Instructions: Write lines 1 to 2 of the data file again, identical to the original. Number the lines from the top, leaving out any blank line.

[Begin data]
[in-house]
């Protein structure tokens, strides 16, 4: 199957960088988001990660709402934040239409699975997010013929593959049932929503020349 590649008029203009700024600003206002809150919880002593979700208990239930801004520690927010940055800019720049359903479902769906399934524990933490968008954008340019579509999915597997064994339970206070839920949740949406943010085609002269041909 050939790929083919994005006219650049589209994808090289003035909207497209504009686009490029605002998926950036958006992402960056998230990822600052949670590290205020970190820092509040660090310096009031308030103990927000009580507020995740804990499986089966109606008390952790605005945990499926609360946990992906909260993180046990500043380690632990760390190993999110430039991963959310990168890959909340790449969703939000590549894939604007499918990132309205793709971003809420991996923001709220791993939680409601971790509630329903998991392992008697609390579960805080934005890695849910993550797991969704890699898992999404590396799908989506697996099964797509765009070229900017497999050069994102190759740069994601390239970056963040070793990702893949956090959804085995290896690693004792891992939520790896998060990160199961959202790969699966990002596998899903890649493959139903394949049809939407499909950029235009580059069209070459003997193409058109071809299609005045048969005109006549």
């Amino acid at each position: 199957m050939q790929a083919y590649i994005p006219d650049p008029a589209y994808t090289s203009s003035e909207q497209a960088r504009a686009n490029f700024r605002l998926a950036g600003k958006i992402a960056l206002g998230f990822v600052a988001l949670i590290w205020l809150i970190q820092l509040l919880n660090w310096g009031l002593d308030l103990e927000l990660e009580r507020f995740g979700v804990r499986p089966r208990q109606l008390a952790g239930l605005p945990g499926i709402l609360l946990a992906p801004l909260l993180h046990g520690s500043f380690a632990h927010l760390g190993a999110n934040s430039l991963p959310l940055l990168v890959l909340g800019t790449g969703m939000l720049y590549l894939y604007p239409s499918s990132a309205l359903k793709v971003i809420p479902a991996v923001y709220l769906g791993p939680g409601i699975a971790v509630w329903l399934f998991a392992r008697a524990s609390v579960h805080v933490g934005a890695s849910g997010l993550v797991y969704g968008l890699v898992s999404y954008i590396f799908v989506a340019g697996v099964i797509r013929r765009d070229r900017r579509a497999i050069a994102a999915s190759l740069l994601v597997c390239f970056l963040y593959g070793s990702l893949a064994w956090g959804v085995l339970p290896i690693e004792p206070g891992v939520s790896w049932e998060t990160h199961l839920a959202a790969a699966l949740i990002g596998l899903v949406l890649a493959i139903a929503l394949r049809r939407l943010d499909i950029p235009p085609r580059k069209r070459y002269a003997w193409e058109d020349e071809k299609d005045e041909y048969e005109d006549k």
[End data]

[in-house]
């Protein structure tokens, strides 16, 4: 199957960088988001990660709402934040239409699975997010013929593959049932929503020349 590649008029203009700024600003206002809150919880002593979700208990239930801004520690927010940055800019720049359903479902769906399934524990933490968008954008340019579509999915597997064994339970206070839920949740949406943010085609002269041909 050939790929083919994005006219650049589209994808090289003035909207497209504009686009490029605002998926950036958006992402960056998230990822600052949670590290205020970190820092509040660090310096009031308030103990927000009580507020995740804990499986089966109606008390952790605005945990499926609360946990992906909260993180046990500043380690632990760390190993999110430039991963959310990168890959909340790449969703939000590549894939604007499918990132309205793709971003809420991996923001709220791993939680409601971790509630329903998991392992008697609390579960805080934005890695849910993550797991969704890699898992999404590396799908989506697996099964797509765009070229900017497999050069994102190759740069994601390239970056963040070793990702893949956090959804085995290896690693004792891992939520790896998060990160199961959202790969699966990002596998899903890649493959139903394949049809939407499909950029235009580059069209070459003997193409058109071809299609005045048969005109006549």